Combating Compassion Fatigue and Burnout in Cancer Care

Linda Emanuel, MD, PhD; Frank D. Ferris, MD, FAAPHM; Charles F. von Gunten, MD, PhD; Jaime H. Von Roenn, MD


June 06, 2011

This feature requires the newest version of Flash. You can download it here.
In This Article

Models of Burnout

Recent research has focused on the degree of match or mismatch between the individual and 6 domains of the job environment.[1]The greater the gap or mismatch between the person and the environment, the greater the likelihood of burnout. The greater the match or fit, the greater the likelihood of engagement with work. Mismatches arise when the process of establishing a psychological contract leaves critical issues unresolved, or when the working relationship becomes unacceptable to the individual. Mismatches lead to burnout.

The following 6 areas of work life come together in a framework that encompasses the major organizational antecedents of burnout:

  1. Workload

  2. Community

  3. Control

  4. Fairness

  5. Reward

  6. Values

Burnout arises from chronic imbalances between a person's expectations or needs and work life in some or all of these areas. Preliminary evidence suggests that the area of "values" may play a central mediating role for the other areas. Alternatively, people may vary in the extent to which each of the 6 areas is important to them. Some people place a higher weight on rewards than on values; others may be prepared to tolerate a mismatch with respect to workload if they receive praise, and good pay, and have good relationships with colleagues.

Job Engagement and Burnout

Some studies have looked at sources of satisfaction among oncologists. These include dealing well with patients and relatives, having professional status and esteem, deriving intellectual satisfaction, and having adequate resources to perform one’s role.[14,38]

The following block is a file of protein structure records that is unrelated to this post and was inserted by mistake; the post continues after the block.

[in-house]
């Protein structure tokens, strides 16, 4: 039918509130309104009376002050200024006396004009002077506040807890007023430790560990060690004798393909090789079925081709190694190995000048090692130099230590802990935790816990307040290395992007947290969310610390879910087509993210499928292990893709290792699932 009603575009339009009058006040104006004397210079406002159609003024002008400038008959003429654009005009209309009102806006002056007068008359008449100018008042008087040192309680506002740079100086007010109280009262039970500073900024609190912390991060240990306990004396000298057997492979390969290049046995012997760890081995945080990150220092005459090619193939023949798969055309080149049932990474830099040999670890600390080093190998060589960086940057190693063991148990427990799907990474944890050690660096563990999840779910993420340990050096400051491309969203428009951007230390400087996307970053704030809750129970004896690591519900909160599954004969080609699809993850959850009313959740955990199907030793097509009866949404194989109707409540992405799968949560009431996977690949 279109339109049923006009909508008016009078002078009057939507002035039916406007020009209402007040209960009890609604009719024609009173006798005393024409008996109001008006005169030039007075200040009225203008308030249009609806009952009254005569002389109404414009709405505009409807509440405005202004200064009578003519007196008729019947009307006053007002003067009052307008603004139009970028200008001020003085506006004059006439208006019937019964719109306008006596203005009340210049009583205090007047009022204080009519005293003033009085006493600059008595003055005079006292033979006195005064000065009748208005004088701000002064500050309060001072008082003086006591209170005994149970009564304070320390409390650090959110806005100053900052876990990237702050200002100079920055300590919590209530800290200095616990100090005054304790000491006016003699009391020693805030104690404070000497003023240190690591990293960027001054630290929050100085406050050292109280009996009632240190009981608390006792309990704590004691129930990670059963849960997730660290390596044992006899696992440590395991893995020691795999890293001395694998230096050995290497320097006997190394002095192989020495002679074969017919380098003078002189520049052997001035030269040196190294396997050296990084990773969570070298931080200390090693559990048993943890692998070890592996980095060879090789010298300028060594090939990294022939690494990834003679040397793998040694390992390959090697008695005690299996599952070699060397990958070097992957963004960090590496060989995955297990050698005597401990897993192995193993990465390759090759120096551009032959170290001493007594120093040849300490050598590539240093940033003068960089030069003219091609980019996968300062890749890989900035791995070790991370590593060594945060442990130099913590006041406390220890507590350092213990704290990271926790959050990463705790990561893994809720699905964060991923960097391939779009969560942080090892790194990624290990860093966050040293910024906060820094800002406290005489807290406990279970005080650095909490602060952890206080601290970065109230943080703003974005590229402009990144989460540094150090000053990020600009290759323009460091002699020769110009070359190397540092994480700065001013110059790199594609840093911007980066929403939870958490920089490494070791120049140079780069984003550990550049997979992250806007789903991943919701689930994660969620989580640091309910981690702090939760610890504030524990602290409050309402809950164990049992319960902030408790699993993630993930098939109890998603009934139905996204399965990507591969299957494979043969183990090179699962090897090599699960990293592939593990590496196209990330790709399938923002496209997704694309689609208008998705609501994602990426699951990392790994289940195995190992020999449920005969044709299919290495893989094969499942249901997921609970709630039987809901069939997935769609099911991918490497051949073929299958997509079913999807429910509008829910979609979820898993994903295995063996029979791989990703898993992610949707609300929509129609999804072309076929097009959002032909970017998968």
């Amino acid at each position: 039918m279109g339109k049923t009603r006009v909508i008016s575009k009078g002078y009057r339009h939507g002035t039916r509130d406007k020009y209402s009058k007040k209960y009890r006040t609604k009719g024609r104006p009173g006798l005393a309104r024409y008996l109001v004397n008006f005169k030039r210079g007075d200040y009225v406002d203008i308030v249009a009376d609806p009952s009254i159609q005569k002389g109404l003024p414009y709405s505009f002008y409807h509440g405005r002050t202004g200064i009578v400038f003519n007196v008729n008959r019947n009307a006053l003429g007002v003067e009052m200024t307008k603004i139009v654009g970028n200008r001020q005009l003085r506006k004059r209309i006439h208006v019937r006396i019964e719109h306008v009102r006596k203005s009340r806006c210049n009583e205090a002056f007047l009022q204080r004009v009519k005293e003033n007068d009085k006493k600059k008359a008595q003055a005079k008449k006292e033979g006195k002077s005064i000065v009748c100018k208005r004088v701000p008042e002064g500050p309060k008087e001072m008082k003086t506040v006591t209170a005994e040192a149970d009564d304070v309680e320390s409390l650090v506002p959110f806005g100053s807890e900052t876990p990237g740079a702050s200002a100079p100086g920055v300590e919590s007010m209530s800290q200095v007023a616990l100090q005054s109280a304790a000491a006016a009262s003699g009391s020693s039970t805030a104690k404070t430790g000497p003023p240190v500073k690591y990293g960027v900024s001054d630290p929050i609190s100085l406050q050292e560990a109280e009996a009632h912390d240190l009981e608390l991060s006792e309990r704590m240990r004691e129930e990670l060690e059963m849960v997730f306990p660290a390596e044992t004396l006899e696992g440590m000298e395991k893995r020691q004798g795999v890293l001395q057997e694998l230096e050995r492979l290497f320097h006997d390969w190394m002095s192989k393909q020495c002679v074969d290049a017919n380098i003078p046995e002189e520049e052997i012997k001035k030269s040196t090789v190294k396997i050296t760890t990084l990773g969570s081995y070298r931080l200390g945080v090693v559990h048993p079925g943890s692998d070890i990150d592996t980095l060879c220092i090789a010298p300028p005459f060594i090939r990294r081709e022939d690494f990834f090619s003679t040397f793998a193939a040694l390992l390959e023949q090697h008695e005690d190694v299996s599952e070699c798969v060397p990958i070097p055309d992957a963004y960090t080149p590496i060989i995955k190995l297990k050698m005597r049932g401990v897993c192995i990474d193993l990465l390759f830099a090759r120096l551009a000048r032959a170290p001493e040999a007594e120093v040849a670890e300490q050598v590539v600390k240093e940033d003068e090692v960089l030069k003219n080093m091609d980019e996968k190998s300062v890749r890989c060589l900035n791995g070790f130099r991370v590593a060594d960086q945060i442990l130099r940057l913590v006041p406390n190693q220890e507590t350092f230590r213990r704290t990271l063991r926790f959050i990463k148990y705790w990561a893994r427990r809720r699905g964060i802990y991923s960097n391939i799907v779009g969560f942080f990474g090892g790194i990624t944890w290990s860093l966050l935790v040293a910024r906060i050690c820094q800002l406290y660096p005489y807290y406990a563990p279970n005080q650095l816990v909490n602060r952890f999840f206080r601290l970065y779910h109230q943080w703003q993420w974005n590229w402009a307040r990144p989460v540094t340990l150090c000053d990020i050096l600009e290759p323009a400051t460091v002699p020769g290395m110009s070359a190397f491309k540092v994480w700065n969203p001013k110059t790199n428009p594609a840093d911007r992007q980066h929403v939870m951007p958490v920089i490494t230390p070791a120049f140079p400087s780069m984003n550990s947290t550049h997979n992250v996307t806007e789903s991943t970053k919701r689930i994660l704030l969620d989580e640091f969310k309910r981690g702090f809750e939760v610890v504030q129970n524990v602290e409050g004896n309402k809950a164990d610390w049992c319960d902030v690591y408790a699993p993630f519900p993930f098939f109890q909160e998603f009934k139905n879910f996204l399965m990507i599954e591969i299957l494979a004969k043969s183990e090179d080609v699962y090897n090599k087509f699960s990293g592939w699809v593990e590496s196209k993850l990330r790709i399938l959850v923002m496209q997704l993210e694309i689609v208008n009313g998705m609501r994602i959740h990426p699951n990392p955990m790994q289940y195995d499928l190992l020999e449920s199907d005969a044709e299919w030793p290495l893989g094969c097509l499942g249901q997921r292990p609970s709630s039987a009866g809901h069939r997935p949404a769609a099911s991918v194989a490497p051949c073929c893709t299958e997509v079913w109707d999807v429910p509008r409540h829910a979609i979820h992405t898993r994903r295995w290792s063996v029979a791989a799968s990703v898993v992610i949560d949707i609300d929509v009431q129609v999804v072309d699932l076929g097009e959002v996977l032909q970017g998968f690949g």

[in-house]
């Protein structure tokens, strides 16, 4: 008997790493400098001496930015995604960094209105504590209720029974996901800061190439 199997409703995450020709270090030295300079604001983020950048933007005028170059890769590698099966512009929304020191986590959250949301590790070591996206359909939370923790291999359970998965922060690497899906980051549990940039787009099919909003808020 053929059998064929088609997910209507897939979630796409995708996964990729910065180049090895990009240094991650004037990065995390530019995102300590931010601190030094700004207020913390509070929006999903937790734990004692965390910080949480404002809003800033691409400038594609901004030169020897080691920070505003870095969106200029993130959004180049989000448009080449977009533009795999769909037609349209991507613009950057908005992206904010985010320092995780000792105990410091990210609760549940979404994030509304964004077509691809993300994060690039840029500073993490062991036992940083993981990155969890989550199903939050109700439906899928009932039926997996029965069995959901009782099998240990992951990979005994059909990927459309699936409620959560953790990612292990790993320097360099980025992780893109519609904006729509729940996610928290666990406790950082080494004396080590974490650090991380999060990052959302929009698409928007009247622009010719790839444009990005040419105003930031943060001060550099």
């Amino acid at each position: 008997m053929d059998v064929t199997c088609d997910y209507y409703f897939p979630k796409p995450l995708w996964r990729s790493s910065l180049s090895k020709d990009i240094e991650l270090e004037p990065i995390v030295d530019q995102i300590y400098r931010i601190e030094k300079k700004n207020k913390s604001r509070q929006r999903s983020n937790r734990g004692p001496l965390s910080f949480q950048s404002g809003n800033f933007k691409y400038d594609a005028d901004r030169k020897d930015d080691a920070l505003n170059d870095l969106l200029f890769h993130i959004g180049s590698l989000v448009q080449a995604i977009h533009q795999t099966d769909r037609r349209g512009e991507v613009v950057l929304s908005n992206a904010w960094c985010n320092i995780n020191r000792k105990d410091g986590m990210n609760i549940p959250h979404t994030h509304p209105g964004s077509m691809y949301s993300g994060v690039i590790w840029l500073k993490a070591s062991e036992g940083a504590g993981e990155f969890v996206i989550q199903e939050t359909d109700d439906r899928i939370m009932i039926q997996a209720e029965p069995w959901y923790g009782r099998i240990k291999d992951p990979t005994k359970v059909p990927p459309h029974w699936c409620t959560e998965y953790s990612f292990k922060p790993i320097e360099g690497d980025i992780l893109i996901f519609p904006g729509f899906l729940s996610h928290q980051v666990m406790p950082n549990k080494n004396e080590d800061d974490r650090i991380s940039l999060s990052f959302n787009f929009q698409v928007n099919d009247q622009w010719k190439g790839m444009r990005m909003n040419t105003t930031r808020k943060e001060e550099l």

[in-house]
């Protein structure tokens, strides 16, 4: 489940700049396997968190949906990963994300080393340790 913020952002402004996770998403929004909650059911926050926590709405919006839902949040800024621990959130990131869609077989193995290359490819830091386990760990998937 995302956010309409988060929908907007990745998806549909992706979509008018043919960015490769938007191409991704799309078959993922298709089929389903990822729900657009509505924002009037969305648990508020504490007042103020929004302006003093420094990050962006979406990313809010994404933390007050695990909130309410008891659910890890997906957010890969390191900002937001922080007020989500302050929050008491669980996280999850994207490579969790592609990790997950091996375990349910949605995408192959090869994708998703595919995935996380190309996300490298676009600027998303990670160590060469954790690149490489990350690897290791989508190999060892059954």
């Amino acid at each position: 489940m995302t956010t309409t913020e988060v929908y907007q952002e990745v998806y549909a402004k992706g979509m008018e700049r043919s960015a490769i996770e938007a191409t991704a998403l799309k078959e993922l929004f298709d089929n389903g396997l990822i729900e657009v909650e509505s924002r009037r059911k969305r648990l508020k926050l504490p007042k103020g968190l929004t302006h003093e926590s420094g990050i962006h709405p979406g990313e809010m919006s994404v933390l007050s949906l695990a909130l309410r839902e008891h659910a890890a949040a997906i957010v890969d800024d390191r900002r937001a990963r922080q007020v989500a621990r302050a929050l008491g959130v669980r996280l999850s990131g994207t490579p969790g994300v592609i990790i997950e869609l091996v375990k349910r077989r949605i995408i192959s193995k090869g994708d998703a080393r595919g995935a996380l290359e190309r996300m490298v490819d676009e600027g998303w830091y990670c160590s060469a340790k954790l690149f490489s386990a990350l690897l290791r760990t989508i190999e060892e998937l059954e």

Job engagement is conceptualized as being the opposite of burnout. Job engagement represents the individual's relationship with work, and encompasses energy, involvement, and efficacy. It involves a sustainable workload, feelings of choice and control, appropriate recognition and reward, a supportive work community, fairness and justice, and meaningful and valued work. Engagement is also characterized by high levels of activation and pleasure.[1]Engagement is a persistent, positive-affective-motivational state of fulfillment in employees that is characterized by vigor, dedication, and absorption.[1]

Burnout and Depression

In contrast to depression, which tends to pervade every domain of a person's life, burnout is a problem that is specific to the work context. However, individuals who are prone to depression (as indicated by higher scores of neuroticism) are more vulnerable to burnout.[1]

Burnout and depression can be differentiated.[39]A reduced sense of superiority and a perceived loss of status are more characteristic of depressed individuals than individuals who are burned out. It seems that burned-out individuals are still "in the battle" for obtaining status and consider themselves potential winners, whereas depressed individuals have "given up."[39]

Coping With Job Stress

A number of lifestyle management techniques may help reduce one's vulnerability to burnout.[31]In the study comparing physicians in The Netherlands and the United States, physicians' perceived control over their work conferred substantial benefit in minimizing stress and increasing satisfaction in both countries, and home support had remarkable benefits on stress reduction in the United States.[29]In both countries, work control was correlated with job stress and satisfaction, whereas work-home interference was associated with work hours, children, stress, dissatisfaction, and burnout.

Victimization and Trauma

In addition to the elements of burnout, compassion fatigue also involves elements of vicarious victimization or secondary trauma that are more akin to post-traumatic stress symptomatology, including fear, avoidance, intrusive thoughts, and sleep disturbances.[6]

Signs and Symptoms of Burnout

To prevent or address burnout early, monitor yourself for signs and symptoms of burnout (Table 1).

Table 1. Signs and Symptoms of Burnout

Lower quality of care
Gastrointestinal disturbances
Staff turnover
Low morale
Physical/emotional exhaustion
Weight loss
Impaired job performance (decreased empathy, increased absenteeism)
Deterioration of physician-patient relationships
Less satisfaction, desire to reduce time spent seeing patients, greater likelihood
of ordering tests or procedures, greater interest in early retirement
Inability to leave work (working longer and longer hours), absenteeism, less job
satisfaction, lower sense of personal accomplishment


Comments on Medscape are moderated and should be professional in tone and on topic. You must declare any conflicts of interest related to your comments and responses. Please see our Commenting Guide for further information. We reserve the right to remove posts at our sole discretion.